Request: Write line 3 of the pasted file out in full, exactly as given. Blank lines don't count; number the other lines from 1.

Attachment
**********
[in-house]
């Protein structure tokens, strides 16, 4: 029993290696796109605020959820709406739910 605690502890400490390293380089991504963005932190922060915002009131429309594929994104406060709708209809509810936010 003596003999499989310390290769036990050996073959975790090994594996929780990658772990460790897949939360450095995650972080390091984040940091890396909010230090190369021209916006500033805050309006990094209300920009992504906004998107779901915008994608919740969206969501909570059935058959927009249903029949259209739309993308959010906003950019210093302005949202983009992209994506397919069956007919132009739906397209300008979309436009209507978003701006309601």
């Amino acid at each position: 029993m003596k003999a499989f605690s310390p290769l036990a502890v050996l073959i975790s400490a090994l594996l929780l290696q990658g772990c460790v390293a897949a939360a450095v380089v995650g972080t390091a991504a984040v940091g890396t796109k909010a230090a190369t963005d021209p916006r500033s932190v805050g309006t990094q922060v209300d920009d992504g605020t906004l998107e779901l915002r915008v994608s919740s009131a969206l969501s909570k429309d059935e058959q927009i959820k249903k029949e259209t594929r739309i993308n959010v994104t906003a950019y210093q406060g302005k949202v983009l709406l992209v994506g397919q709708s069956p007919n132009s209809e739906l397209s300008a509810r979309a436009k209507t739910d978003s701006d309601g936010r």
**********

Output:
């Amino acid at each position: 029993m003596k003999a499989f605690s310390p290769l036990a502890v050996l073959i975790s400490a090994l594996l929780l290696q990658g772990c460790v390293a897949a939360a450095v380089v995650g972080t390091a991504a984040v940091g890396t796109k909010a230090a190369t963005d021209p916006r500033s932190v805050g309006t990094q922060v209300d920009d992504g605020t906004l998107e779901l915002r915008v994608s919740s009131a969206l969501s909570k429309d059935e058959q927009i959820k249903k029949e259209t594929r739309i993308n959010v994104t906003a950019y210093q406060g302005k949202v983009l709406l992209v994506g397919q709708s069956p007919n132009s209809e739906l397209s300008a509810r979309a436009k209507t739910d978003s701006d309601g936010r």